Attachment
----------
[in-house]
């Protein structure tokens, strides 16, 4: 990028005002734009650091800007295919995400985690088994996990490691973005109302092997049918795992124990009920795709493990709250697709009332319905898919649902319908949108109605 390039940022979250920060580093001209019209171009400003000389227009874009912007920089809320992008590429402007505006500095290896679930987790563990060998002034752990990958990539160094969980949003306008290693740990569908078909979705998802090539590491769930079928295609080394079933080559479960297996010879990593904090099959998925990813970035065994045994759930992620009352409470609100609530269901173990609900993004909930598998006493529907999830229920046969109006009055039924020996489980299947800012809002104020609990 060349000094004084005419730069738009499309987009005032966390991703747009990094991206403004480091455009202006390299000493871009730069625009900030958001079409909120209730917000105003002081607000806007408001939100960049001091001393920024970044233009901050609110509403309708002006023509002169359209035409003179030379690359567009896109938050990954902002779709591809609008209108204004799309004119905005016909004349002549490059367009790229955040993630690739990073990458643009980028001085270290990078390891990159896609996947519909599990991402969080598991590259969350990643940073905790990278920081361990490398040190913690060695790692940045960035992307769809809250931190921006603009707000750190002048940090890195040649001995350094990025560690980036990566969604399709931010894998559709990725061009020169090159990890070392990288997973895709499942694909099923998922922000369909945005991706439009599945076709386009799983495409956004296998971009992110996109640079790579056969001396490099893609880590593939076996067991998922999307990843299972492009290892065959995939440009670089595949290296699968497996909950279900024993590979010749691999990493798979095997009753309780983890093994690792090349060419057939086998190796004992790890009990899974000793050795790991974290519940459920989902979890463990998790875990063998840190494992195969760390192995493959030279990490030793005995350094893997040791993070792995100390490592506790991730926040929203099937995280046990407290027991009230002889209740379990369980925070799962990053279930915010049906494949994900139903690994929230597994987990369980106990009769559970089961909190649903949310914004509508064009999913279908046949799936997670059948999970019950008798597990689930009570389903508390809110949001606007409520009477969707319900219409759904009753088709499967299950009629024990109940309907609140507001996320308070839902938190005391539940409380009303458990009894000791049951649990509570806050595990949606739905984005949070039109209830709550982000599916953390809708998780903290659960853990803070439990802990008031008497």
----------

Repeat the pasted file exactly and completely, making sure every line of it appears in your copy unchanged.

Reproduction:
[in-house]
């Protein structure tokens, strides 16, 4: 990028005002734009650091800007295919995400985690088994996990490691973005109302092997049918795992124990009920795709493990709250697709009332319905898919649902319908949108109605 390039940022979250920060580093001209019209171009400003000389227009874009912007920089809320992008590429402007505006500095290896679930987790563990060998002034752990990958990539160094969980949003306008290693740990569908078909979705998802090539590491769930079928295609080394079933080559479960297996010879990593904090099959998925990813970035065994045994759930992620009352409470609100609530269901173990609900993004909930598998006493529907999830229920046969109006009055039924020996489980299947800012809002104020609990 060349000094004084005419730069738009499309987009005032966390991703747009990094991206403004480091455009202006390299000493871009730069625009900030958001079409909120209730917000105003002081607000806007408001939100960049001091001393920024970044233009901050609110509403309708002006023509002169359209035409003179030379690359567009896109938050990954902002779709591809609008209108204004799309004119905005016909004349002549490059367009790229955040993630690739990073990458643009980028001085270290990078390891990159896609996947519909599990991402969080598991590259969350990643940073905790990278920081361990490398040190913690060695790692940045960035992307769809809250931190921006603009707000750190002048940090890195040649001995350094990025560690980036990566969604399709931010894998559709990725061009020169090159990890070392990288997973895709499942694909099923998922922000369909945005991706439009599945076709386009799983495409956004296998971009992110996109640079790579056969001396490099893609880590593939076996067991998922999307990843299972492009290892065959995939440009670089595949290296699968497996909950279900024993590979010749691999990493798979095997009753309780983890093994690792090349060419057939086998190796004992790890009990899974000793050795790991974290519940459920989902979890463990998790875990063998840190494992195969760390192995493959030279990490030793005995350094893997040791993070792995100390490592506790991730926040929203099937995280046990407290027991009230002889209740379990369980925070799962990053279930915010049906494949994900139903690994929230597994987990369980106990009769559970089961909190649903949310914004509508064009999913279908046949799936997670059948999970019950008798597990689930009570389903508390809110949001606007409520009477969707319900219409759904009753088709499967299950009629024990109940309907609140507001996320308070839902938190005391539940409380009303458990009894000791049951649990509570806050595990949606739905984005949070039109209830709550982000599916953390809708998780903290659960853990803070439990802990008031008497």